You are here:   Euro Crisis > The Strange Case of Monsieur Normal
 

In his novel Les Ambassades Roger Peyrefitte describes how, as his wealthy young hero's train crosses France in 1937, the blinds of the restaurant car are drawn so as not to arouse the anger of the supporters of Léon Blum's Popular Front government. I thought of this vignette as I made my way to Paris on the afternoon of France's presidential election. A promised top income tax rate of 75 per cent would soon be adding to London's already substantial French population.

Later that afternoon, as I walked through the streets of the prosperous 7th arrondissement and past the gilded dome above Napoleon's tomb, there was no evident sense of either anticipation or anxiety. French law stipulates that there can be no campaigning on election day and, were it not for an occasional queue outside a polling station, one would hardly have known that an election was taking place. 

 
Raining on his parade: What kind of socialist will Angela Merkel allow Hollande to be? (Getty) 

All of this changed at exactly 8pm. At this precise moment, as polling closed and families and friends assembled around their television sets, the result was made known to the French nation. As predicted, Hollande had won and there on our screens were scenes of joy outside the Socialist Party headquarters in the Rue de Solferino. No one had as yet actually counted the votes but this was what the exit polls told us. Indeed, such is the faith of the French in opinion polls that one wonders why the electorate cannot be saved the effort of actually turning out to vote.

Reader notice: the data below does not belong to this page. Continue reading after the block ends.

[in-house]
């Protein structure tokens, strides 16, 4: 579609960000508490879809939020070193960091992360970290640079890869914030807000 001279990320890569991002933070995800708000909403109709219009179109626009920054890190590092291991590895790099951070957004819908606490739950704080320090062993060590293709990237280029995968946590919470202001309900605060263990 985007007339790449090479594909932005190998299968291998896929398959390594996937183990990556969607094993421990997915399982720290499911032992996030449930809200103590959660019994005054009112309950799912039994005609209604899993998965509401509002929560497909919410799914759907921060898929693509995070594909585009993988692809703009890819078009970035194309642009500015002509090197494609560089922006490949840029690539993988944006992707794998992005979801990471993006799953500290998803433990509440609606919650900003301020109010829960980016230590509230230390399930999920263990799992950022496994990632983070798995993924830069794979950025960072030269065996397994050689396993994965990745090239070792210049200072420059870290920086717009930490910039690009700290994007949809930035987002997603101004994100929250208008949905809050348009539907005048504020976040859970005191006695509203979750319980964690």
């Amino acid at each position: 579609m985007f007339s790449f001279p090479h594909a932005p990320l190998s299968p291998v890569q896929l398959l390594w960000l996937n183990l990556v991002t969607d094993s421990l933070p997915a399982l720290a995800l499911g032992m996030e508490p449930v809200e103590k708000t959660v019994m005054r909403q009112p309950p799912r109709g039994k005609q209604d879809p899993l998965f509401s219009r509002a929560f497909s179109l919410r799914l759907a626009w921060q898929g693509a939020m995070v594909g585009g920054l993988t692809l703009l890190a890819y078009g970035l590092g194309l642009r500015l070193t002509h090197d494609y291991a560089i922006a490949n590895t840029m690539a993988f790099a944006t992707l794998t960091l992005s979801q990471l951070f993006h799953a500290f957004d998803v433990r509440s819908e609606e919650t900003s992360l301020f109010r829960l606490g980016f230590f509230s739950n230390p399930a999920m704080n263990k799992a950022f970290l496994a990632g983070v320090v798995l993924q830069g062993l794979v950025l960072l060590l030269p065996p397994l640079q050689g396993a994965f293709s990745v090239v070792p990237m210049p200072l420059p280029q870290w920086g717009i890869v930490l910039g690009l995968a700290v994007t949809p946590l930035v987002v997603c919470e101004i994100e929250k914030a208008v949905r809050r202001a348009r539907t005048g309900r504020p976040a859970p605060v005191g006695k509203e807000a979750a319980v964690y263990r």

It was at this point that I remembered that there is nothing quite as awful as French television. Nor, I realised for the first time, was there anything quite as glacial as the fixed smile on the face of Ségolène Royal, Hollande's former partner, the mother of his four children and failed presidential candidate in 2007.

Things started to get more interesting when Nicolas Sarkozy took to the stage at Paris's Salle de la Mutualité. For a man who hoped against hope and who believed, until the last, that victory was within his grasp, he bore his defeat with great dignity. He congratulated his opponent, thanked his supporters, took personal responsibility for the defeat, spoke of eternal France, and was gone. Perhaps never to return. 

View Full Article
 
Share/Save
 
 
 
 

Post your comment

CAPTCHA
This question is for testing whether you are a human visitor and to prevent automated spam submissions.